Sorry, But RFID Is Gaining Traction

The real barometer of adoption is not whether Wal-Mart is in five distribution centers instead of a dozen.
Published: June 27, 2007

Back in February, the Wall Street Journal published a now infamous article—infamous, at least, in the radio frequency identification industry—claiming Wal-Mart‘s RFID effort was “fizzling” (see Wal-Mart, Suppliers Affirm RFID Benefits, Don’t Let Misconceptions of RFID Become Reality and Understanding the Wal-Mart Reality).

The Journal‘s supposed evidence: Wal-Mart had said, upon launching its RFID initiative, that it would be in 12 distribution centers by that point, yet it was only in five. A lot of journalists picked up on this blatantly idiotic line of thinking—companies do change their technology rollout plans, after all—and a cacophony of experts gleefully predicted the demise of RFID.

Of course, RFID adoption is not fizzling—not at all. There’s a lot going on, though there aren’t enough people talking about it (at least, from my point of view). Still, every now and then, we get a significant announcement. One such announcement occurred this week, when Metro announced plans to install Reva Systems‘ Tag Acquisition Processor (TAP) in 200 distribution and retail facilities (see Metro Rolling Out Reva’s Reader Network Appliance).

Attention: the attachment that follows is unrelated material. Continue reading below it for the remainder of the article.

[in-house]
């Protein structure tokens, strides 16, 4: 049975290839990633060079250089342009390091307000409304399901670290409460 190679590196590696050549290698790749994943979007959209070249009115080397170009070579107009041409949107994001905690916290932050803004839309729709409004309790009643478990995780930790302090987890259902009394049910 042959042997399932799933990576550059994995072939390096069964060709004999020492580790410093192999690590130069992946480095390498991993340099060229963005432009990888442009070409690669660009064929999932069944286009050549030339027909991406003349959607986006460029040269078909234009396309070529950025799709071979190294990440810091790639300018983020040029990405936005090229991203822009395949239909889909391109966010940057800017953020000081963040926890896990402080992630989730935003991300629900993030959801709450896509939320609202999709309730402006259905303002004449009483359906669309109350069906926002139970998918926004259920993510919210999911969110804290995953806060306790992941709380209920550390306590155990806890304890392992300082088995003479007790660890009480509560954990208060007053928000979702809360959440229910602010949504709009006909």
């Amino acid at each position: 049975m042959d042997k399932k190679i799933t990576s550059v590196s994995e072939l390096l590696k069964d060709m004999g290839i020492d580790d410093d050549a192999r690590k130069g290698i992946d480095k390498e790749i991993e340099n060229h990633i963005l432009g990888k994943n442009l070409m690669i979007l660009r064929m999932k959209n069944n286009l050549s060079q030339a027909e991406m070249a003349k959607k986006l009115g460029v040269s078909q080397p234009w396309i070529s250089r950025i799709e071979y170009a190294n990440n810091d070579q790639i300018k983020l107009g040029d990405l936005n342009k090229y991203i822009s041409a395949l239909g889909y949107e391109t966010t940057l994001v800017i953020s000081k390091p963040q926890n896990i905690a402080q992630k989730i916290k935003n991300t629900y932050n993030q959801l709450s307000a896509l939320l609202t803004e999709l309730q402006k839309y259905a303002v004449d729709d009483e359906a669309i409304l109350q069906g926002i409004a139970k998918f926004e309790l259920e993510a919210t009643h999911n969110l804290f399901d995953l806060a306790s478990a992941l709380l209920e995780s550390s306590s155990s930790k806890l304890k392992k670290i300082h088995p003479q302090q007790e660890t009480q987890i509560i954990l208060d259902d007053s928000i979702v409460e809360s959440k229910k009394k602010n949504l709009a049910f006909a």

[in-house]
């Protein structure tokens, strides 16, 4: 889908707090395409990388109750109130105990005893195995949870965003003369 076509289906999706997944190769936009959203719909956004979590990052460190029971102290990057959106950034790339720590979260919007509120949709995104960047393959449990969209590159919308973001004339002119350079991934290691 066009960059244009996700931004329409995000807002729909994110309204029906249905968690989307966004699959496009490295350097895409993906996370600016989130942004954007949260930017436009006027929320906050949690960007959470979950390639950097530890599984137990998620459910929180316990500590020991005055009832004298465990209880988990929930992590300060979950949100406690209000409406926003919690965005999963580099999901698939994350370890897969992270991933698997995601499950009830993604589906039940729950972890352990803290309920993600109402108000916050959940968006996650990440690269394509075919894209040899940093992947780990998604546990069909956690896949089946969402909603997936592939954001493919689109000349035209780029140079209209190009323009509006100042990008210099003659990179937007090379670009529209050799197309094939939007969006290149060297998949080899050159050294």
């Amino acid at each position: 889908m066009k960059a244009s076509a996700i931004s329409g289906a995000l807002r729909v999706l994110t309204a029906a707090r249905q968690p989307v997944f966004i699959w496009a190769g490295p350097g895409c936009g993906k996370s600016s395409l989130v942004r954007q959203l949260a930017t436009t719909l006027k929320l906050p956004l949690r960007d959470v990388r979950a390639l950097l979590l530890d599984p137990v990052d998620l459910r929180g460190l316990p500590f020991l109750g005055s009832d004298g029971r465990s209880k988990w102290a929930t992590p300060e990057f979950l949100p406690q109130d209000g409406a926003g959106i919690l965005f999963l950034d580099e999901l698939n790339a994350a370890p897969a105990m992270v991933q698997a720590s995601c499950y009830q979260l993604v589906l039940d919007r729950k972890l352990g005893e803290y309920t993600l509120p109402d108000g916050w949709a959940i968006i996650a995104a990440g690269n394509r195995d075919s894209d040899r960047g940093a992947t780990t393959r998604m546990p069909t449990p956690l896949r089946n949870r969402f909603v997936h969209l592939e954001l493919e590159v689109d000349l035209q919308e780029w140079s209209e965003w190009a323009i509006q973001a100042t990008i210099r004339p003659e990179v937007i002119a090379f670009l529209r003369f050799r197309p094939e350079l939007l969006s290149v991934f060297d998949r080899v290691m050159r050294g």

This news is significant for the RFID industry, because it shows Metro rolling out RFID in a serious way. Each TAP device controls numerous readers within a single facility; if Metro were simply installing one or two readers in these facilities, it wouldn’t need such a network infrastructure to support the rollout.

Two hundred locations may not be a huge number, but it’s a pretty good start. As one of the largest retailers in the world, Metro will, no doubt, continue to build out its infrastructure as it learns from the initial deployment. It will be interesting to see if those who said RFID wasn’t gaining traction change their tune, or if they continue to look for signs to support their preconceived notions.